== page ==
pneumococcus

Definitions

from The American Heritage® Dictionary of the English Language, 5th Edition.

  • noun A nonmotile, gram-positive bacterium (Streptococcus pneumoniae) that is the most common cause of bacterial pneumonia and is a cause of meningitis and other infectious diseases.

from The Century Dictionary.

  • noun A diplococcus which is regarded as the causative factor of acute croupous pneumonia. Also termed diplococcus pneumoniæ or Fraenkel's pneumococcus. See diplococcus.

from the GNU version of the Collaborative International Dictionary of English.

  • noun (Biol.) A form of micrococcus found in the sputum (and elsewhere) of persons suffering with pneumonia, and thought to be the cause of this disease.

from Wiktionary, Creative Commons Attribution/Share-Alike License.

  • noun A gram-positive bacterium, Streptococcus pneumoniae, that causes pneumonia and other infectious diseases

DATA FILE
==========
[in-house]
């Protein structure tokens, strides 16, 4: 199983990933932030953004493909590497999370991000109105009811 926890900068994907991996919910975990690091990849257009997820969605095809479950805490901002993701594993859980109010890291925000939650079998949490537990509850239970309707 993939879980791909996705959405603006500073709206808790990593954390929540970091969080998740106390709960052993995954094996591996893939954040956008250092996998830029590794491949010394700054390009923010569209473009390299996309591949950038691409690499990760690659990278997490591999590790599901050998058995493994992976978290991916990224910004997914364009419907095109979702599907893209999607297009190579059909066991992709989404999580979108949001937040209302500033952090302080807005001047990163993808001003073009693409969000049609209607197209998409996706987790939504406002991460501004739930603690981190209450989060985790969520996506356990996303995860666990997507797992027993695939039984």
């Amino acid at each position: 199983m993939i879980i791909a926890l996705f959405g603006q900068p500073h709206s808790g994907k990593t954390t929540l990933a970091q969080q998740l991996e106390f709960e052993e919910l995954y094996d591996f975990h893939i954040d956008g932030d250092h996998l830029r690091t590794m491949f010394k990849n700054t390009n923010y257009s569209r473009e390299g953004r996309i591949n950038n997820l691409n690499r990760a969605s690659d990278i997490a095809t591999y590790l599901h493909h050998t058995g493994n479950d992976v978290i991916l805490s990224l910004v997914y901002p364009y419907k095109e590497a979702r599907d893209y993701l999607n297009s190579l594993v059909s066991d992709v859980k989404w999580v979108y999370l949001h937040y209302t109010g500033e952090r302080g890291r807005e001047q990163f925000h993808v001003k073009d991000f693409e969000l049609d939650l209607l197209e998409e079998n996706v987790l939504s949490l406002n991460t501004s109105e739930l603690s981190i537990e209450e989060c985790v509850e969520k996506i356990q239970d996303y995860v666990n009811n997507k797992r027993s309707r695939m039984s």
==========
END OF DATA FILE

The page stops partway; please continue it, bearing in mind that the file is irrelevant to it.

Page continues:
from WordNet 3.0 Copyright 2006 by Princeton University. All rights reserved.

  • noun bacterium causing pneumonia in mice and humans

Etymologies

from Wiktionary, Creative Commons Attribution/Share-Alike License

pneumo- + -coccus

Examples

    Sorry, no example sentences found.

Comments

New comments are temporarily disabled while we update our database.

  • "Although many bacteria, viruses, and fungi can invade the lung, the single most common cause of pneumonia is the pneumococcus, a bacterium that can be either a primary or a secondary invader. (It causes approximately 95 percent of lobar pneumonias, involving one or more lobes, although a far lesser percentage of bronchopneumonias.) ... Under the microscope the pneumococcus looks like a typical streptococcus, a medium-size elliptical or round bacterium usually linked with others in a chain, although the pneumococcus usually is linked only to one other bacterium—and is sometimes called a diplococcus—like two pearls side by side. When exposed to sunlight it dies within ninety minutes, but it survives in moist sputum in a dark room for ten days. It can be found occasionally on dust particles."

    —John M. Barry, The Great Influenza (NY: Penguin Books, 2004), 153

    February 14, 2009